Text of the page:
If you have persistent joint, bone, or muscle pain, dont delay seeking treatment. Joint stiffness that lasts more than 30 minutes, especially if its worse in the morning after long periods of inactivity, or any joint swelling should also be promptly evaluated by a doctor.
Delays In Getting Diagnosed With Psoriatic Arthritis Are All Too Common Knowing What To Expect May Help Speed Up The Process
If your shoes are feeling tighter than usual or youre having difficulty or pain opening jars, a type of autoimmune disorder called psoriatic arthritis could be to blame. PsA is an inflammatory arthritis linked to psoriasis . It is characterized by pain, stiffness, and swelling in the joints although these general arthritis symptoms can take on specific characteristics when they are caused by psoriatic arthritis
As with many conditions, early diagnosis and prompt treatment are important. If you put off seeing the doctor, there are two major concerns with a delayed psoriatic arthritis diagnosis, says Bharat Kumar, MD, Associate Rheumatology Fellowship Program Director at University of Iowa Health Care and member of the American College of Rheumatology.
First, he explains, disease activity may worsen and cause lasting joint damage. Second, PsA is linked to a higher rate of heart disease, so the sooner youre diagnosed the quicker you can address cardiovascular factors like high cholesterol and hypertension. Rheumatologists are eager to see anyone with psoriasis who is also experiencing joint pain, Dr. Kumar says.
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Osteoarthritis Of The Spine
Osteoarthritis is the most common form of spinal arthritis. It usually affects the lower back and develops through wear and tear. As the cartilage between the joints slowly breaks down, it leads to inflammation and pain. Because the pain is from mechanical damage, it is typically more noticeable when you bend or twist your back. Past back injuries may also contribute to the development of degenerative arthritis of the spine.
Osteoarthritis of the spine usually affects the facet joints between the vertebrae. It is also known as facet joint arthritis, facet joint syndrome and facet disease. In some cases, degeneration of the spinal discs may contribute to facet joint arthritis. As discs between the vertebrae become thinner, more pressure is transferred to the facet joints. This leads to more friction and more damage to the cartilage.
When these degenerative changes occur in the neck, this condition is called cervical spondylosis. Arthritis in the neck doesnÃ¢t always cause pain, and many people have no noticeable symptoms.
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Other Conditions And Joint Pain
Other forms of arthritis, and other conditions, can also cause joint pain. Examples include:
- fibromyalgia syndrome, a condition in which your brain processes pain in your muscles and joints in a way that amplifies your perception of the pain
- scleroderma, an autoimmune condition in which inflammation and hardening in your skin connective tissues can lead to organ damage and joint pain
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Causes Of Spinal Arthritis
Spinal arthritis is typically the result of years of wear and tear that has caused deterioration of the joints and cartilage along the spine. Regrettably, we still do not know exactly why this happens. Even those who have taken good care of themselves are at risk of developing osteoarthritis of the spine.
However, there are several risk factors that may make you more susceptible to spinal arthritis:
- Spinal trauma or injury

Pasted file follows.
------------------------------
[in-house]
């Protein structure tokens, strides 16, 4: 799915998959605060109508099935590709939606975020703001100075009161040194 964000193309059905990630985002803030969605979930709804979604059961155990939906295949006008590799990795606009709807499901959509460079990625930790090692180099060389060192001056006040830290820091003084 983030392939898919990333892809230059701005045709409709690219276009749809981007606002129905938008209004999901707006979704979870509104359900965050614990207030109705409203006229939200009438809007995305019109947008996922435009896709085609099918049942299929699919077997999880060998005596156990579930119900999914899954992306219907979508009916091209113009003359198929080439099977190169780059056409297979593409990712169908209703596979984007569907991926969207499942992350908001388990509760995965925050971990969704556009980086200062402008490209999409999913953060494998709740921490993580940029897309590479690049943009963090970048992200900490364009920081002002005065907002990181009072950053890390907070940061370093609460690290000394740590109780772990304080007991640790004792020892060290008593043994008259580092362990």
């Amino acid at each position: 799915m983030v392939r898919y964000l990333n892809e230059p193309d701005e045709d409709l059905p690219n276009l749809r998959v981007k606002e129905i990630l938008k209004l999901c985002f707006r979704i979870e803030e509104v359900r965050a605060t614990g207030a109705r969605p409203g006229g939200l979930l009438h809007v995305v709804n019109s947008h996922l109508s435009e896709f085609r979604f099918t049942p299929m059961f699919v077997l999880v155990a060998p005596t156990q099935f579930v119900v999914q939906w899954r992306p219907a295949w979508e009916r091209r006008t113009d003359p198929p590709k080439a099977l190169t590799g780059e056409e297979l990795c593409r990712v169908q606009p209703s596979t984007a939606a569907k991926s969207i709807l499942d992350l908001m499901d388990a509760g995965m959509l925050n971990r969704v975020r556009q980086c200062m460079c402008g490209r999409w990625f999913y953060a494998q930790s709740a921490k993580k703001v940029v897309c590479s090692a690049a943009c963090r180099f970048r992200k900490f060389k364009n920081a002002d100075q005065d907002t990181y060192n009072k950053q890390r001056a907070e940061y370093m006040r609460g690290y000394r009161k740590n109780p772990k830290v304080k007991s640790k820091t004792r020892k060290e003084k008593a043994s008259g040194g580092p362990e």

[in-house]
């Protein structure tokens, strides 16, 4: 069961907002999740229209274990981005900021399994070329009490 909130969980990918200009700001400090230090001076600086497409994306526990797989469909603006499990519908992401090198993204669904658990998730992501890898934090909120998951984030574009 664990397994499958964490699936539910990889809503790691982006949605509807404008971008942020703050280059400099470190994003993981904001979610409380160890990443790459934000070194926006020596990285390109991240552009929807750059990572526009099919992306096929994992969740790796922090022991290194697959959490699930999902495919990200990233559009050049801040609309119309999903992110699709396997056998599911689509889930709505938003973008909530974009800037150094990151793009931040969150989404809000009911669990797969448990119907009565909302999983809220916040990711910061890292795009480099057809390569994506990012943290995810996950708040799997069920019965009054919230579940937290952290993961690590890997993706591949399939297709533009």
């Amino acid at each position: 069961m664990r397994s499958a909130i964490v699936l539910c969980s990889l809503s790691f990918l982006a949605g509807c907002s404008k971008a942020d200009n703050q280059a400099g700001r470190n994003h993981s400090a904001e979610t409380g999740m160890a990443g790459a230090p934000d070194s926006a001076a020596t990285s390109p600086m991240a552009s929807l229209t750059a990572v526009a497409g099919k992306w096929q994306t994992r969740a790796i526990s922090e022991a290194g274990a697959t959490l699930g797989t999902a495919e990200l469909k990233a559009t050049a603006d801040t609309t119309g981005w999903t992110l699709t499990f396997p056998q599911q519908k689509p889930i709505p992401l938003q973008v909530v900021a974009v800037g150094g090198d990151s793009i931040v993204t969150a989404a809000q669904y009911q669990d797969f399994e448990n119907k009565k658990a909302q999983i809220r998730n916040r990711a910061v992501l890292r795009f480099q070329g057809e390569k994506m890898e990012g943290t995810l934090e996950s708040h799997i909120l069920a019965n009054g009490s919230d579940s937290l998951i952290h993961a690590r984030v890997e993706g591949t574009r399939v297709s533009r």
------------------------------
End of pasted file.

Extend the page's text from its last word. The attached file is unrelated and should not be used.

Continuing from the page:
- Other conditions such as diabetes, Lyme disease, irritable bowel syndrome, gout, psoriasis, or tuberculosis
How To Tell If You Have Back Or Neck Arthritis
Although back pain is a common symptom, not all people have it, even those with advanced spinal arthritis. On the other hand, some may experience pain even before arthritis can be seen on an X-ray. In certain types of spondyloarthritis, eye inflammation may occur, causing pain, watery eyes and blurred vision.
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Can An Internal Medicine Doctor Care For My Arthritis
If you are experiencing pain, stiffness, and swelling in your fingers, hands, wrists, hips, knees, or ankles, it may be arthritis. You should consult with a doctor for a diagnosis and treatment plan.
Unfortunately, there is currently no cure for arthritis. However, working closely with your doctor and following an appropriate treatment plan can help you control your symptoms and live a happy, active, and worthwhile life. The question is: which doctor should you see for arthritis?
If you have arthritis, you have a few choices when it comes to choosing a doctor for treatment. Orthopedic physicians can treat arthritis because they are specialists in the bodys musculoskeletal system. Another choice is to see an internal medicine doctor. Internal medicine doctors diagnose, treat, and prevent all types of diseases and conditions in adults, including arthritis.
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Complete Medical History For Diagnosing Psoriatic Arthritis
Your road to a psoriatic arthritis diagnosis starts with talking to your rheumatologist in order to share symptoms and identify risk factors. While symptoms like joint pain could suggest a number of conditions, in psoriatic arthritis, joint pain often has specific characteristics, including the following:
- Joint pain that gets better with use
- Joint redness and swelling
- Swelling of an entire finger or toe as opposed to just one joint, called dactylitis or sausage digits
- Morning stiffness that lasts more than 30 minutes
- Changes in the nails of your fingers or toes, such as holes, pitting, discoloration or softness, which occurs in 80 to 90 percent of PsA cases
When patients talk about these psoriatic arthritis symptoms, rheumatologists like Dr. Kumar hear a number of common concerns, such as My shoes dont fit, I feel stiff all over in the mornings, and I have trouble opening jars or door knobs.
Along with listening to your symptoms, your rheumatologist will want to hear about any possible risk factors for psoriatic arthritis. While this condition can affect patients of both genders at a range of ages, the following can increase your risk:
- Having psoriasis
- Having a family history of PsA, psoriasis, or associated conditions, including ankylosing spondylitis, Crohns disease, ulcerative colitis, autoimmune uveitis, and reactive arthritis